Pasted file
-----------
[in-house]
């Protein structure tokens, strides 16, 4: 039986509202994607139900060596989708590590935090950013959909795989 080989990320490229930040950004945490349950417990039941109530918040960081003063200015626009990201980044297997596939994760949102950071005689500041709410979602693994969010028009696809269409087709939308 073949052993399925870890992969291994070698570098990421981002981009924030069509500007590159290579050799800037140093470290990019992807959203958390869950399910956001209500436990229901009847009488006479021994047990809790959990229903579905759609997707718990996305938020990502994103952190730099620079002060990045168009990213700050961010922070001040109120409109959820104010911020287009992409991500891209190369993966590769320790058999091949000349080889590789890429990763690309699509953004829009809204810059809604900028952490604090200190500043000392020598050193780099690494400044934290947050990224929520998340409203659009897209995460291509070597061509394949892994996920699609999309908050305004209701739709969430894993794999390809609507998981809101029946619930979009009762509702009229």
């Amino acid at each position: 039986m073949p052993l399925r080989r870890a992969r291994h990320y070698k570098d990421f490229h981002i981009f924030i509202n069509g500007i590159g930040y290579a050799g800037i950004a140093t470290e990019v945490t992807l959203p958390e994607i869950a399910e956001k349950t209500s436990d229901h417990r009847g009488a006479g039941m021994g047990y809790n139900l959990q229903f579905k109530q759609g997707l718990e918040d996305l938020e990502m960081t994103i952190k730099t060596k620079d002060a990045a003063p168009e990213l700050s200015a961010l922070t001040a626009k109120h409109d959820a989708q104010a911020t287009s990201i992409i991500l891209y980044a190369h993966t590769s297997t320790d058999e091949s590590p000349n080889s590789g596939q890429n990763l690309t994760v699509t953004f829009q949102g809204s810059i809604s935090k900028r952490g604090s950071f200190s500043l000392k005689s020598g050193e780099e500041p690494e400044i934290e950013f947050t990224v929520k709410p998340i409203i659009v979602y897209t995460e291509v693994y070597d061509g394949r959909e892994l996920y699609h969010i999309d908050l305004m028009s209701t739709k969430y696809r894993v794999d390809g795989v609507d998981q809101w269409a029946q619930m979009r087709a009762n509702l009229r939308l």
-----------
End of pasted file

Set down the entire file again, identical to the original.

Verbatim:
[in-house]
């Protein structure tokens, strides 16, 4: 039986509202994607139900060596989708590590935090950013959909795989 080989990320490229930040950004945490349950417990039941109530918040960081003063200015626009990201980044297997596939994760949102950071005689500041709410979602693994969010028009696809269409087709939308 073949052993399925870890992969291994070698570098990421981002981009924030069509500007590159290579050799800037140093470290990019992807959203958390869950399910956001209500436990229901009847009488006479021994047990809790959990229903579905759609997707718990996305938020990502994103952190730099620079002060990045168009990213700050961010922070001040109120409109959820104010911020287009992409991500891209190369993966590769320790058999091949000349080889590789890429990763690309699509953004829009809204810059809604900028952490604090200190500043000392020598050193780099690494400044934290947050990224929520998340409203659009897209995460291509070597061509394949892994996920699609999309908050305004209701739709969430894993794999390809609507998981809101029946619930979009009762509702009229």
């Amino acid at each position: 039986m073949p052993l399925r080989r870890a992969r291994h990320y070698k570098d990421f490229h981002i981009f924030i509202n069509g500007i590159g930040y290579a050799g800037i950004a140093t470290e990019v945490t992807l959203p958390e994607i869950a399910e956001k349950t209500s436990d229901h417990r009847g009488a006479g039941m021994g047990y809790n139900l959990q229903f579905k109530q759609g997707l718990e918040d996305l938020e990502m960081t994103i952190k730099t060596k620079d002060a990045a003063p168009e990213l700050s200015a961010l922070t001040a626009k109120h409109d959820a989708q104010a911020t287009s990201i992409i991500l891209y980044a190369h993966t590769s297997t320790d058999e091949s590590p000349n080889s590789g596939q890429n990763l690309t994760v699509t953004f829009q949102g809204s810059i809604s935090k900028r952490g604090s950071f200190s500043l000392k005689s020598g050193e780099e500041p690494e400044i934290e950013f947050t990224v929520k709410p998340i409203i659009v979602y897209t995460e291509v693994y070597d061509g394949r959909e892994l996920y699609h969010i999309d908050l305004m028009s209701t739709k969430y696809r894993v794999d390809g795989v609507d998981q809101w269409a029946q619930m979009r087709a009762n509702l009229r939308l």